As we shall see – this is not the case.
FCA investigations, whether under Section 167 (general) or 168 (particular) of the Financial Services and Markets Act 2000, can and do become public knowledge. They often inflict incalculable and considerable reputation cost. The key to minimising the cost of damage to reputation is preparing and deploying a coherent communications strategy that controls messaging, manages uncertainty amongst stakeholders and protects the brand.
The FCA will usually argue that a firm under investigation must not announce even the fact of the investigation. To do so would prejudice the investigation and therefore risk a breach of Principle 11, a high-level but powerful requirement of firms to deal with the regulator in an open and co-operative way. Failure to comply with Principle 11 can result in robust and costly enforcement action by the regulator.
However, this is at odds with various market obligations. Publicly listed firms have continuing obligations to notify the market of any fact that might impact upon their share-price, including regulatory intervention and investigations. If listed on the main market or AIM, the notification has to be published on the Regulatory News Service before being announced on any other outlet. There is also an obligation to notify shareholders and investors in financial reports.
Any such notification will often lead to the fact of a regulatory investigation being reported in the media. This will in turn lead to reputation damage if not managed properly through an effective communications strategy.
The FCA’s duty of confidentiality
Similarly, the FCA and appointed investigators have potentially conflicting obligations under Section 348 of the Financial Service and Markets Act 2000 and the regulator’s internal guidance on conducting investigations, the FCA Enforcement Guide. Section 348 creates an obligation on the regulator not to disclose confidential information relating to a party under investigation without consent from that party.
However, the FCA Enforcement guide states that the FCA will not normally announce the fact that it is or is not investigating a particular matter unless in exceptional circumstances (emphasis added). These circumstances may include whether the matter under investigation has become the subject of public concern, speculation or rumour.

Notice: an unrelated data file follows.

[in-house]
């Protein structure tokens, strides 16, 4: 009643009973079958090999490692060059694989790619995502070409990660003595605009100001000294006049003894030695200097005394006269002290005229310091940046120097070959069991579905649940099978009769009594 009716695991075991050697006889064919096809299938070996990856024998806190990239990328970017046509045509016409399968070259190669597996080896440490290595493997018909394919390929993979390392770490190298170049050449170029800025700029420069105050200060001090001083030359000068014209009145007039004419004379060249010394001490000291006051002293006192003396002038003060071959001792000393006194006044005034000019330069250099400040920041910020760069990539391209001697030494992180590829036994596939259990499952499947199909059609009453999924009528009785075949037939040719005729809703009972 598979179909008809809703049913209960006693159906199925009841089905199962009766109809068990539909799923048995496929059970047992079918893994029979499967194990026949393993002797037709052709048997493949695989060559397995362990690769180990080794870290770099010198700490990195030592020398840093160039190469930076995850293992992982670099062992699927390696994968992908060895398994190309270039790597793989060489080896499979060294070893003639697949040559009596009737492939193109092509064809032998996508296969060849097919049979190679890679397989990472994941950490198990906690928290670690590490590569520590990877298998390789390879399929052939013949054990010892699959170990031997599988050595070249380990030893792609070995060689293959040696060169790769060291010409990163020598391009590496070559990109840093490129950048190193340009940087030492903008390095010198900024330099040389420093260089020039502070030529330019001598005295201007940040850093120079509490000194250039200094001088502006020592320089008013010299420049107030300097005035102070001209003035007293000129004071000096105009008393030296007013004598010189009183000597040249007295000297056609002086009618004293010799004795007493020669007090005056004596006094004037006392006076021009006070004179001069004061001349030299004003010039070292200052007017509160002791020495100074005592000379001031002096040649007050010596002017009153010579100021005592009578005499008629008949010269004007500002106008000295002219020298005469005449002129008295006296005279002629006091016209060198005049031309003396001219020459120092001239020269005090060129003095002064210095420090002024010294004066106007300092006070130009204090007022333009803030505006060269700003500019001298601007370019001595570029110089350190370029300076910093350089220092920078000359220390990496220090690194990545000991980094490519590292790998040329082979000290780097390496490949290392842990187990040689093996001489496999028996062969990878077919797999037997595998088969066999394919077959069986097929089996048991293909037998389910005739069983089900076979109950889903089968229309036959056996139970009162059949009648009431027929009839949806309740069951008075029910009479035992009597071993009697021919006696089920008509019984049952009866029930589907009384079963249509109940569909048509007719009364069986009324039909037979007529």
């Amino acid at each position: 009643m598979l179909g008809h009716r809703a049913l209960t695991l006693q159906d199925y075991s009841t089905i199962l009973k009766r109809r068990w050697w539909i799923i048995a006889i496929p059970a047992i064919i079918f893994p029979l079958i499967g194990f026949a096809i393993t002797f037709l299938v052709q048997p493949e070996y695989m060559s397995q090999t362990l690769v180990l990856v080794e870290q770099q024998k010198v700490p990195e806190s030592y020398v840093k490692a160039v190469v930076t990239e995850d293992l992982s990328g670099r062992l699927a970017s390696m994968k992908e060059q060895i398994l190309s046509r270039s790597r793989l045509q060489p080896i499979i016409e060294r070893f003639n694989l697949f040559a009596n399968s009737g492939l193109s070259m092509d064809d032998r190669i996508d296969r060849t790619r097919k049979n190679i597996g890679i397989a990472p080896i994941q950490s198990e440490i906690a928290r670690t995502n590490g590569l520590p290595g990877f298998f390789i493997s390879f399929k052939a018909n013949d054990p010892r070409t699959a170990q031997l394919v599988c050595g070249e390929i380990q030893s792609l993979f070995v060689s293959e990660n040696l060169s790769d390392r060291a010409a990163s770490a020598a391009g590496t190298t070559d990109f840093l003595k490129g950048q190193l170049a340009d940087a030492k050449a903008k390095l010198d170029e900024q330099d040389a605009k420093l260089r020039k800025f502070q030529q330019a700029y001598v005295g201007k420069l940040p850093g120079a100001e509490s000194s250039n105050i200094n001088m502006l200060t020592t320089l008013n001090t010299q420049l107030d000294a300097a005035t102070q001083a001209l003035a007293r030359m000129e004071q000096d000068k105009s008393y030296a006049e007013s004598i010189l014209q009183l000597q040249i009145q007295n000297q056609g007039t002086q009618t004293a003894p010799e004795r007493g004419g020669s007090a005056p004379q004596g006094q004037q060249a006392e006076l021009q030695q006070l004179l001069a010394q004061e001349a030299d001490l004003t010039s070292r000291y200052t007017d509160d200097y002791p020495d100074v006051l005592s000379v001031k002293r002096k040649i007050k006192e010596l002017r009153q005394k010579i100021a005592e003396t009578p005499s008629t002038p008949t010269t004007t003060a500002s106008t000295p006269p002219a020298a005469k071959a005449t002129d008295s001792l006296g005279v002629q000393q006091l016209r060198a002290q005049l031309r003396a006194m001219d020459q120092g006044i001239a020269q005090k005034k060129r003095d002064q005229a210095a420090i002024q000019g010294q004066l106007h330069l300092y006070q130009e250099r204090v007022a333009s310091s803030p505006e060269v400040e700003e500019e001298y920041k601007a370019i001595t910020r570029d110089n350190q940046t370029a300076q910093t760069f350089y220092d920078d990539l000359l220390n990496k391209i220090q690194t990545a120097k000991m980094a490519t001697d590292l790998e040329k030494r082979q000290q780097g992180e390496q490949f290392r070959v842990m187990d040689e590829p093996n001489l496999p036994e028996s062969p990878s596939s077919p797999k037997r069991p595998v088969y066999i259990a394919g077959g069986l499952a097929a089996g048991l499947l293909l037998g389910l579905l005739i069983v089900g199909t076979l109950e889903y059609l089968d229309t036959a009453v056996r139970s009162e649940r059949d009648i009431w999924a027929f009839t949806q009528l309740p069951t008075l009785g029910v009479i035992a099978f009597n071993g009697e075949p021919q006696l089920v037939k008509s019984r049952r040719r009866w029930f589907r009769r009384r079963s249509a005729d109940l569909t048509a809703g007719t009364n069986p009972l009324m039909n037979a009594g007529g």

When assessing exceptional circumstances, the FCA may consider the potential damage to reputation. Defining exceptional circumstances can of course be a subjective exercise, but the FCA is much more concerned with consumers and protecting the market than damage to the reputation of the firm under investigation.
Even if there is no agreed announcement by the party or the regulator, there may still be internal or external leaks to the media by persons unknown. After all, there is no bar on the press publishing the fact of an investigation if they were to learn of it by other means.
Concurrent investigations in other jurisdictions where the facts are widely reported are also likely to be picked up by the UK press.
So, there is no absolute obligation on a party under investigation or the FCA to keep the fact of the investigation secret and there are other ways by which it may be made public. Therefore, the risk of reputation damage from FCA investigations becoming public knowledge must not be ignored by regulated firms.
The cost of reputation damage may be the single greatest cost to a business under investigation by the FCA; it may exceed any fine subsequently imposed by the FCA many times over. This cost often bites even if no wrongdoing is found by the regulator and no action is ultimately taken at the end of an investigation.
Reputation damage is caused by uncertainty amongst stakeholders and in the market. Planning and executing a successful communications strategy during an FCA investigation is therefore, along with the legal and commercial strategy, an essential part of protecting the firm and the brand at a time of high reputation risk.
Communications is much more than a carefully timed press-release drafted by ill-informed advisers. It requires careful strategic thought and content development, an understanding of the regulatory process as well as the commercial sensitivities of the party under investigation.
The key to any communications campaign is to prepare for the proverbial ‘knock on the door’ from the FCA before it occurs. Advance identification of reputation risk areas, stakeholder mapping and spokesperson training is essential. Identifying roles, responsibilities and the proper escalation process for a communications response is just as important as the legal response to the regulator.
The second is to deploy a communications campaign that is completely consistent with, and supportive of, the legal and commercial strategy. It is time for legal teams, communications advisors and management to sit around the table together and work to a common purpose.
By Antony Dunkels at Bell Pottinger and Richard Burger at partner with city law firm RPC. Both were previously enforcement lawyers with the regulator.